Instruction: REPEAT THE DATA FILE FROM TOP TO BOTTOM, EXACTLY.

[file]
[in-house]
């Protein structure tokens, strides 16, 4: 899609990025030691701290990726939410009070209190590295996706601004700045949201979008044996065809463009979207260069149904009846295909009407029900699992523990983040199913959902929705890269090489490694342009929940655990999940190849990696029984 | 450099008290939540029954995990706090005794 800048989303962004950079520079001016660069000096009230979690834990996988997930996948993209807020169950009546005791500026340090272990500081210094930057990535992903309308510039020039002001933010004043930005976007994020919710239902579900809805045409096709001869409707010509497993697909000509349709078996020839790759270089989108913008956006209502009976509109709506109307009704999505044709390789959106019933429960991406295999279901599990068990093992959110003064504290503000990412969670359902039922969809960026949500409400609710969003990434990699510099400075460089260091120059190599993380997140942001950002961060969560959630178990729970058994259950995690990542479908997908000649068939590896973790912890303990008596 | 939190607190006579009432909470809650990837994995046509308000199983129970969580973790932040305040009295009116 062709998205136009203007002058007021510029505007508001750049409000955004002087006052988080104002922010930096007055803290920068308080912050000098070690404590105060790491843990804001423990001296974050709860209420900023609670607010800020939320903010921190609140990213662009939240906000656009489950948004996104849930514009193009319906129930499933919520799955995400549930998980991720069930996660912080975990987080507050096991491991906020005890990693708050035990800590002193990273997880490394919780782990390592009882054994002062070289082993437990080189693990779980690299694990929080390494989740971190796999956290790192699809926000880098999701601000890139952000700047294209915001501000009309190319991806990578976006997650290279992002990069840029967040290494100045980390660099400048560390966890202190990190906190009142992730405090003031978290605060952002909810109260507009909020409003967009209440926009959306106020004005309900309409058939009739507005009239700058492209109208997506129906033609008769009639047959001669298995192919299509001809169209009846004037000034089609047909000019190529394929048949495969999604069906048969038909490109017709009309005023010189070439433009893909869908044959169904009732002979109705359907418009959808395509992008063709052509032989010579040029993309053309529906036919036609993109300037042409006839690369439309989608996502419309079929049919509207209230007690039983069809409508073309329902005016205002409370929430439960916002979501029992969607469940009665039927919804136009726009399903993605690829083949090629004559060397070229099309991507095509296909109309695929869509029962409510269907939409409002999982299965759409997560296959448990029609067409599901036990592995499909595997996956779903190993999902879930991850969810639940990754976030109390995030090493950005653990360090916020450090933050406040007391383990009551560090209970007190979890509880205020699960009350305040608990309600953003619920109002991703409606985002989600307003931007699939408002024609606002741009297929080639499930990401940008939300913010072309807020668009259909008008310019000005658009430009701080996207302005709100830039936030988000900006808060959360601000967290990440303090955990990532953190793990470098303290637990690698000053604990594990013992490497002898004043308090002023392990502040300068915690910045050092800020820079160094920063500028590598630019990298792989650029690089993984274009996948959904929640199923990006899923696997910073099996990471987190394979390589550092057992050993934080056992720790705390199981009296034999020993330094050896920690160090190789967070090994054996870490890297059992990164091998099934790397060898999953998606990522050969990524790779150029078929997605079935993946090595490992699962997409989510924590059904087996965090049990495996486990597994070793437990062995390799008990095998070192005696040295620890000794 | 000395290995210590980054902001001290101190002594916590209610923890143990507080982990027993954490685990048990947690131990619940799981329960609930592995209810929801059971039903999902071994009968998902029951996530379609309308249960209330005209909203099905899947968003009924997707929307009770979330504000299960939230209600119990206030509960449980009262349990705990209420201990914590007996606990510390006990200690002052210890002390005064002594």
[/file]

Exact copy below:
[in-house]
């Protein structure tokens, strides 16, 4: 899609990025030691701290990726939410009070209190590295996706601004700045949201979008044996065809463009979207260069149904009846295909009407029900699992523990983040199913959902929705890269090489490694342009929940655990999940190849990696029984 | 450099008290939540029954995990706090005794 800048989303962004950079520079001016660069000096009230979690834990996988997930996948993209807020169950009546005791500026340090272990500081210094930057990535992903309308510039020039002001933010004043930005976007994020919710239902579900809805045409096709001869409707010509497993697909000509349709078996020839790759270089989108913008956006209502009976509109709506109307009704999505044709390789959106019933429960991406295999279901599990068990093992959110003064504290503000990412969670359902039922969809960026949500409400609710969003990434990699510099400075460089260091120059190599993380997140942001950002961060969560959630178990729970058994259950995690990542479908997908000649068939590896973790912890303990008596 | 939190607190006579009432909470809650990837994995046509308000199983129970969580973790932040305040009295009116 062709998205136009203007002058007021510029505007508001750049409000955004002087006052988080104002922010930096007055803290920068308080912050000098070690404590105060790491843990804001423990001296974050709860209420900023609670607010800020939320903010921190609140990213662009939240906000656009489950948004996104849930514009193009319906129930499933919520799955995400549930998980991720069930996660912080975990987080507050096991491991906020005890990693708050035990800590002193990273997880490394919780782990390592009882054994002062070289082993437990080189693990779980690299694990929080390494989740971190796999956290790192699809926000880098999701601000890139952000700047294209915001501000009309190319991806990578976006997650290279992002990069840029967040290494100045980390660099400048560390966890202190990190906190009142992730405090003031978290605060952002909810109260507009909020409003967009209440926009959306106020004005309900309409058939009739507005009239700058492209109208997506129906033609008769009639047959001669298995192919299509001809169209009846004037000034089609047909000019190529394929048949495969999604069906048969038909490109017709009309005023010189070439433009893909869908044959169904009732002979109705359907418009959808395509992008063709052509032989010579040029993309053309529906036919036609993109300037042409006839690369439309989608996502419309079929049919509207209230007690039983069809409508073309329902005016205002409370929430439960916002979501029992969607469940009665039927919804136009726009399903993605690829083949090629004559060397070229099309991507095509296909109309695929869509029962409510269907939409409002999982299965759409997560296959448990029609067409599901036990592995499909595997996956779903190993999902879930991850969810639940990754976030109390995030090493950005653990360090916020450090933050406040007391383990009551560090209970007190979890509880205020699960009350305040608990309600953003619920109002991703409606985002989600307003931007699939408002024609606002741009297929080639499930990401940008939300913010072309807020668009259909008008310019000005658009430009701080996207302005709100830039936030988000900006808060959360601000967290990440303090955990990532953190793990470098303290637990690698000053604990594990013992490497002898004043308090002023392990502040300068915690910045050092800020820079160094920063500028590598630019990298792989650029690089993984274009996948959904929640199923990006899923696997910073099996990471987190394979390589550092057992050993934080056992720790705390199981009296034999020993330094050896920690160090190789967070090994054996870490890297059992990164091998099934790397060898999953998606990522050969990524790779150029078929997605079935993946090595490992699962997409989510924590059904087996965090049990495996486990597994070793437990062995390799008990095998070192005696040295620890000794 | 000395290995210590980054902001001290101190002594916590209610923890143990507080982990027993954490685990048990947690131990619940799981329960609930592995209810929801059971039903999902071994009968998902029951996530379609309308249960209330005209909203099905899947968003009924997707929307009770979330504000299960939230209600119990206030509960449980009262349990705990209420201990914590007996606990510390006990200690002052210890002390005064002594």